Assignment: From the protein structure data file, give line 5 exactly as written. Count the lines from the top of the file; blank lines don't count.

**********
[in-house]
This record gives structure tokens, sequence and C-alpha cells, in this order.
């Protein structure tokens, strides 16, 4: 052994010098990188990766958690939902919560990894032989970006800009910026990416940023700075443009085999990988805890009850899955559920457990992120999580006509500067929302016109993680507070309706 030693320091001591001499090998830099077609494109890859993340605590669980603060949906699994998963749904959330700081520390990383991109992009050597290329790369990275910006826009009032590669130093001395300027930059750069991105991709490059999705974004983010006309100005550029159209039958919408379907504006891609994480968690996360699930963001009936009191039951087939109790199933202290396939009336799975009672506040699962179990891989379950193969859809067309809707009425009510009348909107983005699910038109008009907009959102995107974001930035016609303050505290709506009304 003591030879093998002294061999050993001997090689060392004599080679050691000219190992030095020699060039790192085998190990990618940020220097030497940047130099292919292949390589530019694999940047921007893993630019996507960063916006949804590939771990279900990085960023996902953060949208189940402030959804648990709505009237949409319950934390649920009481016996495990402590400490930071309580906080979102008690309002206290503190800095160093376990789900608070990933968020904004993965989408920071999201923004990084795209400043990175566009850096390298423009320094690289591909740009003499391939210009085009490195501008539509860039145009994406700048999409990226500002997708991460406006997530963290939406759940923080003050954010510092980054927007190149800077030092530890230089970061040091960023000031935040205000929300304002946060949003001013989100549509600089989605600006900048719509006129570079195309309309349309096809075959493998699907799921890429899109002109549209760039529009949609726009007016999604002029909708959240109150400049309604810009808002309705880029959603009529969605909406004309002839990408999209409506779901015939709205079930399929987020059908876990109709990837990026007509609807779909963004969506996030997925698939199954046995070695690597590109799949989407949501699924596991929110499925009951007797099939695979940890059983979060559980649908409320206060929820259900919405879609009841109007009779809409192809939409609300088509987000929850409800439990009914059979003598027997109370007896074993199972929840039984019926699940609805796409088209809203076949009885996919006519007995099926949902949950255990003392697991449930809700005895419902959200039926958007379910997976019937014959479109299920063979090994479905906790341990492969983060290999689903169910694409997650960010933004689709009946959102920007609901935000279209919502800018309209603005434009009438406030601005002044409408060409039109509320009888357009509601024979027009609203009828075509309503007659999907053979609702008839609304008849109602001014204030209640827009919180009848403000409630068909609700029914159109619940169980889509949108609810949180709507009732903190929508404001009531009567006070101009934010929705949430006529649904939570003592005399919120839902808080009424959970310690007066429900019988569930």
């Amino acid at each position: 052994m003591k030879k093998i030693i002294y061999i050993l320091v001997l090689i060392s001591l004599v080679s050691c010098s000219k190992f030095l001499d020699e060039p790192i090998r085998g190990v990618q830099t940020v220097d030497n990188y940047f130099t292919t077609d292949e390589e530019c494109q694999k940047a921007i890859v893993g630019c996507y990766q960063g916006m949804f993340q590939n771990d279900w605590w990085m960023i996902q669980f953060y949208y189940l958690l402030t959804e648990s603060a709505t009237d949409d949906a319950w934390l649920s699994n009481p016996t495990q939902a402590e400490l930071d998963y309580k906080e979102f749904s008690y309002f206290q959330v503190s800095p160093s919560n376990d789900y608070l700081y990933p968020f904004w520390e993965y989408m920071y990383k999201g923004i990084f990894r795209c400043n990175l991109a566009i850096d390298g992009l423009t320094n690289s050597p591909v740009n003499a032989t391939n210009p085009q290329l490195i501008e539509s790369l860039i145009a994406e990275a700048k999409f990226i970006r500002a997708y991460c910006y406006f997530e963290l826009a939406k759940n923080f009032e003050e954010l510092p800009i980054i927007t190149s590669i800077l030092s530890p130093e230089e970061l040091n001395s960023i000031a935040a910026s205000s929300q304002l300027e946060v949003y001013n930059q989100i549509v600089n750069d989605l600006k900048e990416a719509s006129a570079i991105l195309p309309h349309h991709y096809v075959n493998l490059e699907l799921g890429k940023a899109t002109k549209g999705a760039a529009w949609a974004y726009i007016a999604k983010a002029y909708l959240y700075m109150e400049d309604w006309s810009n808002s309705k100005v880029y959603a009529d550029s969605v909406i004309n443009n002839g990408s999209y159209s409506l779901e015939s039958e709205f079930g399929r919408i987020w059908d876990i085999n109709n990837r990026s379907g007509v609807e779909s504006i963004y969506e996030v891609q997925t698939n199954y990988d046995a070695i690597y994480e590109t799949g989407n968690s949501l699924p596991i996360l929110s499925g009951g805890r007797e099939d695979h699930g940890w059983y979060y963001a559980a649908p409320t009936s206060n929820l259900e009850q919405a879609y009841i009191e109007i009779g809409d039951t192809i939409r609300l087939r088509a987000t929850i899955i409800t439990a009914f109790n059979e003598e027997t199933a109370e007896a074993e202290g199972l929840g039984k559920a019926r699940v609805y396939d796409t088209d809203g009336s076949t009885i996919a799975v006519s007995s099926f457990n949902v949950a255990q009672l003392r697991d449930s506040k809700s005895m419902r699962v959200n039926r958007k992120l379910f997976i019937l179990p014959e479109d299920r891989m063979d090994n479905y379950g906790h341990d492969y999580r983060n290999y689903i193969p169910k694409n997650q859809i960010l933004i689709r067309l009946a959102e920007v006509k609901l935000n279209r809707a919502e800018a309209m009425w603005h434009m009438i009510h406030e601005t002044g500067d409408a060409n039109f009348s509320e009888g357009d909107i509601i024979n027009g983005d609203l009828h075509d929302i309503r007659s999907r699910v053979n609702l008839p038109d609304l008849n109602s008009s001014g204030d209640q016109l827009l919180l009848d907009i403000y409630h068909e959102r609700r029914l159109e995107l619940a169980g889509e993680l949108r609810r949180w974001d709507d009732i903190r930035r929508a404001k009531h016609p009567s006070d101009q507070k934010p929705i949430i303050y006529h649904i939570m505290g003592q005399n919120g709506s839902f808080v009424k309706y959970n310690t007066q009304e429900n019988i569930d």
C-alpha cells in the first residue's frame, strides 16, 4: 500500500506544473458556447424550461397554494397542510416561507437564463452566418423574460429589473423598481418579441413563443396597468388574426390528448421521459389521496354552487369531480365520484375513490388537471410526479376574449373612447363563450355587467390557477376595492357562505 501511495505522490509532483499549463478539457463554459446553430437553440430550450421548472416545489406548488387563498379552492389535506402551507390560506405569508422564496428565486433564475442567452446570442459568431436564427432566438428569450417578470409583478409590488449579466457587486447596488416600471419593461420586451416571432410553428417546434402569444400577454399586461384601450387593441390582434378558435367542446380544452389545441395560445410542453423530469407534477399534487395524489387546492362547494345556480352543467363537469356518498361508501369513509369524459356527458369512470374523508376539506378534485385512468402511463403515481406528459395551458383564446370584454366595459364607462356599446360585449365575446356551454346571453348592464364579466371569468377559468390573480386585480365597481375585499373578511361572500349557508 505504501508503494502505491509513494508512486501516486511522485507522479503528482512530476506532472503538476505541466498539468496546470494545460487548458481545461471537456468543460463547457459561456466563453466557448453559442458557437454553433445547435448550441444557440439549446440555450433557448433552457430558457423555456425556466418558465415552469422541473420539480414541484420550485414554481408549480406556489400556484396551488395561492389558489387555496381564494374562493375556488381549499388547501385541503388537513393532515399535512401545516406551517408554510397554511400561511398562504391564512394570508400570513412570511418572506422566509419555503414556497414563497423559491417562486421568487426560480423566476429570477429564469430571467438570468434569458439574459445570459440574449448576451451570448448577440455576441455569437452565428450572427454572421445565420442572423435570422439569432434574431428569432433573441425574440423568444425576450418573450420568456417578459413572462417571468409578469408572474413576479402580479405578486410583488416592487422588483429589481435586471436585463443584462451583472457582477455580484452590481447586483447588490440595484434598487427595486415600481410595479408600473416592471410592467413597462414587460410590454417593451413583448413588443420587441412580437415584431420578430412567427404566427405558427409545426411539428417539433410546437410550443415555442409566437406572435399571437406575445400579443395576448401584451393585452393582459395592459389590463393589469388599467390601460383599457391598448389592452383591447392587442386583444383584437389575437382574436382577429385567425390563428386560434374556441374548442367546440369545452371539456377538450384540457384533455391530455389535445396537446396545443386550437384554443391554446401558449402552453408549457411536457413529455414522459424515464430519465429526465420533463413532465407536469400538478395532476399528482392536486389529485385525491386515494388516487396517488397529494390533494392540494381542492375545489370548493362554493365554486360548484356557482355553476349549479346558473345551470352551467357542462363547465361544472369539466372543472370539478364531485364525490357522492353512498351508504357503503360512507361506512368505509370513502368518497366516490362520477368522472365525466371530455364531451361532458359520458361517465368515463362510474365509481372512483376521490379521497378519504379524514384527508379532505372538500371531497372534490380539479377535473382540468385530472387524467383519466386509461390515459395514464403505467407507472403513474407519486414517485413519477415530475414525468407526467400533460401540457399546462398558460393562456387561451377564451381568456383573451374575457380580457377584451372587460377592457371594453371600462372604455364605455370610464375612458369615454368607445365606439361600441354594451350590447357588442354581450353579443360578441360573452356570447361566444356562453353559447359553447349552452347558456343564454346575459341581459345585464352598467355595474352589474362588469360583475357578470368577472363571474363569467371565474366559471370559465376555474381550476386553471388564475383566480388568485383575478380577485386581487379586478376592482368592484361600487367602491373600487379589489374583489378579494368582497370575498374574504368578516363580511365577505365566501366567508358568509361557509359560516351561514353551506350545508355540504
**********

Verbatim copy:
C-alpha cells in the first residue's frame, strides 16, 4: 500500500506544473458556447424550461397554494397542510416561507437564463452566418423574460429589473423598481418579441413563443396597468388574426390528448421521459389521496354552487369531480365520484375513490388537471410526479376574449373612447363563450355587467390557477376595492357562505 501511495505522490509532483499549463478539457463554459446553430437553440430550450421548472416545489406548488387563498379552492389535506402551507390560506405569508422564496428565486433564475442567452446570442459568431436564427432566438428569450417578470409583478409590488449579466457587486447596488416600471419593461420586451416571432410553428417546434402569444400577454399586461384601450387593441390582434378558435367542446380544452389545441395560445410542453423530469407534477399534487395524489387546492362547494345556480352543467363537469356518498361508501369513509369524459356527458369512470374523508376539506378534485385512468402511463403515481406528459395551458383564446370584454366595459364607462356599446360585449365575446356551454346571453348592464364579466371569468377559468390573480386585480365597481375585499373578511361572500349557508 505504501508503494502505491509513494508512486501516486511522485507522479503528482512530476506532472503538476505541466498539468496546470494545460487548458481545461471537456468543460463547457459561456466563453466557448453559442458557437454553433445547435448550441444557440439549446440555450433557448433552457430558457423555456425556466418558465415552469422541473420539480414541484420550485414554481408549480406556489400556484396551488395561492389558489387555496381564494374562493375556488381549499388547501385541503388537513393532515399535512401545516406551517408554510397554511400561511398562504391564512394570508400570513412570511418572506422566509419555503414556497414563497423559491417562486421568487426560480423566476429570477429564469430571467438570468434569458439574459445570459440574449448576451451570448448577440455576441455569437452565428450572427454572421445565420442572423435570422439569432434574431428569432433573441425574440423568444425576450418573450420568456417578459413572462417571468409578469408572474413576479402580479405578486410583488416592487422588483429589481435586471436585463443584462451583472457582477455580484452590481447586483447588490440595484434598487427595486415600481410595479408600473416592471410592467413597462414587460410590454417593451413583448413588443420587441412580437415584431420578430412567427404566427405558427409545426411539428417539433410546437410550443415555442409566437406572435399571437406575445400579443395576448401584451393585452393582459395592459389590463393589469388599467390601460383599457391598448389592452383591447392587442386583444383584437389575437382574436382577429385567425390563428386560434374556441374548442367546440369545452371539456377538450384540457384533455391530455389535445396537446396545443386550437384554443391554446401558449402552453408549457411536457413529455414522459424515464430519465429526465420533463413532465407536469400538478395532476399528482392536486389529485385525491386515494388516487396517488397529494390533494392540494381542492375545489370548493362554493365554486360548484356557482355553476349549479346558473345551470352551467357542462363547465361544472369539466372543472370539478364531485364525490357522492353512498351508504357503503360512507361506512368505509370513502368518497366516490362520477368522472365525466371530455364531451361532458359520458361517465368515463362510474365509481372512483376521490379521497378519504379524514384527508379532505372538500371531497372534490380539479377535473382540468385530472387524467383519466386509461390515459395514464403505467407507472403513474407519486414517485413519477415530475414525468407526467400533460401540457399546462398558460393562456387561451377564451381568456383573451374575457380580457377584451372587460377592457371594453371600462372604455364605455370610464375612458369615454368607445365606439361600441354594451350590447357588442354581450353579443360578441360573452356570447361566444356562453353559447359553447349552452347558456343564454346575459341581459345585464352598467355595474352589474362588469360583475357578470368577472363571474363569467371565474366559471370559465376555474381550476386553471388564475383566480388568485383575478380577485386581487379586478376592482368592484361600487367602491373600487379589489374583489378579494368582497370575498374574504368578516363580511365577505365566501366567508358568509361557509359560516351561514353551506350545508355540504